* Restrict distribution of religious literature to religious buildings, religious educational institutions and "specifically identified stationary facilities identified by local executive bodies";
* Require government approval to build or open new places of worship;
* Require registration of persons carrying out missionary activity -- no person may carry out missionary activity until so registered and no person will be registered unless they have been invited to perform missionary work by a registered religious organization;
* Require a minority religious community to meet onerous membership levels in order to register (minimum of 50 adult citizens) in complete contravention of United Nations and OSCE standards; and
* Impose restrictions and sanctions on religious leaders if children participate in activities of the religious organization when one parent or legal guardian objects.
The Religion Law and the Administrative Code Law are completely inconsistent with fundamental human rights. The recurring theme of the draft amendments is that they are structured in ways that would completely ban religious organizations or severely restrict religious activities; censor importation and restrict dissemination of religious literature; restrict foreign missionary activity; restrict the construction of new places of worship; and impose sanctions on religious leaders and organizations, including the banning of religious organizations, in a manner impermissible under international standards.
New ECFA paper urges faith-based nonprofits to put God first in fund management
Fundraising Expert Offers Guidance on Biblically Sound Stewardship of Endowments
WINCHESTER, Va. (Evangelical Council for Financial Accountability)--Faith-based nonprofits must operate with "Kingdom values" as stewards, not owners, of the endowments that help sustain their organizations, even as they manage such funds with an eye toward the future, according to a new monograph offered by ECFA (Evangelical Council for Financial Accountability).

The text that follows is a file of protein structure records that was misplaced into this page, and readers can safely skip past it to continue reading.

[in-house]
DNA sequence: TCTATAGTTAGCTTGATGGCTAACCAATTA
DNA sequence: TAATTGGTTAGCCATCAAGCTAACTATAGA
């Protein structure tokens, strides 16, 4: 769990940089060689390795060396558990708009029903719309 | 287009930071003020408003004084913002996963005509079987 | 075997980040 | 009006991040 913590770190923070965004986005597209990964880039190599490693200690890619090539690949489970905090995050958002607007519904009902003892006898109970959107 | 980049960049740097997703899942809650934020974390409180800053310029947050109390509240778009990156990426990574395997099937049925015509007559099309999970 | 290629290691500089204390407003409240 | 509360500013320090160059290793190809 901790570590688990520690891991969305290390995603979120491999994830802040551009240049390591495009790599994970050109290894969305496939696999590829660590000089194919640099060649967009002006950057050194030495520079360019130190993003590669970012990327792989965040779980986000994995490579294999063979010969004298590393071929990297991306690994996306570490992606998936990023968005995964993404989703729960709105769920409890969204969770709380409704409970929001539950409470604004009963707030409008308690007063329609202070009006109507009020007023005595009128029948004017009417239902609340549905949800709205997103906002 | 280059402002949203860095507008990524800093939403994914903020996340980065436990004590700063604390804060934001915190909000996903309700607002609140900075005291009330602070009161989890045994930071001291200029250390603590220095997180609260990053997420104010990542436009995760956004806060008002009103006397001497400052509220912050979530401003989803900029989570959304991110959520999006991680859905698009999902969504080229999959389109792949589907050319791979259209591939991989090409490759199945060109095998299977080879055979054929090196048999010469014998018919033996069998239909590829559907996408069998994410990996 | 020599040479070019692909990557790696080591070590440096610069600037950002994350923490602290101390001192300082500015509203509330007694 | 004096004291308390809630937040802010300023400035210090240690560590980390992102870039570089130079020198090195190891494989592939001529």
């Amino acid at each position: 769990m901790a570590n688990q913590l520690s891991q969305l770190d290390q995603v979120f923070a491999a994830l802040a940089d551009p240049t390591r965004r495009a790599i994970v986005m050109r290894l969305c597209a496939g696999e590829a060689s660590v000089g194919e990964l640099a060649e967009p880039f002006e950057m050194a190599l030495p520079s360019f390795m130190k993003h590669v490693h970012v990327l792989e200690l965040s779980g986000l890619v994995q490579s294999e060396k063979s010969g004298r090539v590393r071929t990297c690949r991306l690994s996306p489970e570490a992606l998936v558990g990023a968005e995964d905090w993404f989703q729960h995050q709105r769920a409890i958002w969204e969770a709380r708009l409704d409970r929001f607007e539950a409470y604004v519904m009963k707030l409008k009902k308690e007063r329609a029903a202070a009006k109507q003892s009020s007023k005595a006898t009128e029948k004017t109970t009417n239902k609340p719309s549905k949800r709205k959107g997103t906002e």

In keeping with ECFA's mission to help nonprofits sustain the highest levels of integrity and accountability, author and stewardship expert R. Scott Rodin outlines a biblically sound approach to maintaining income-providing endowment funds in "Toward a Theology of Endowment Keeping."
"A proper theology of endowments will not let us treat these funds in a spiritually detached way," Rodin wrote, "but will call us back to Scripture to understand all that is in play when we deal with money."
"Scott Rodin reminds us that in all things - especially in the management of funds - God must come first, and that means a firm trust in Scripture and God's provision," said Dan Busby, EFCA president. "From the vantage point of nearly three decades of experience in the nonprofit field, Scott offers groundbreaking insights into the motivations of ministry supporters and helps organizations understand how to manage what God provides through them."
Rodin's paper, which can be downloaded free of charge at http://ecfa.org/Rodin/, urges nonprofits to seek and respond to God's daily guidance as they "live in the tension … between preparing for times of famine and playing the owner of our assets." This includes keeping the endowment in perspective, "holding it loosely with regard to any feelings of absolute ownership," through constant prayer and accountability built into the securing, managing and spending of endowed funds.
"Toward a Theology of Endowment Keeping" is among hundreds of resources available to ECFA members and the public on topics of interest to nonprofits and churches, ranging from charitable gifts and expense reimbursements to board governance. To receive the quarterly newsletter, "Focus on Accountability," as well as alerts when new monographs and other resources become available, go to www.ecfa.org/subscribe and register.
ECFA, founded in 1979, provides accreditation to leading Christian nonprofit organizations that faithfully demonstrate compliance with the ECFA standards pertaining to financial accountability, fundraising and board governance. For more information about ECFA, including accreditation and a listing of ECFA-accredited members, visit www.ecfa.org or call 1-800-323-9473.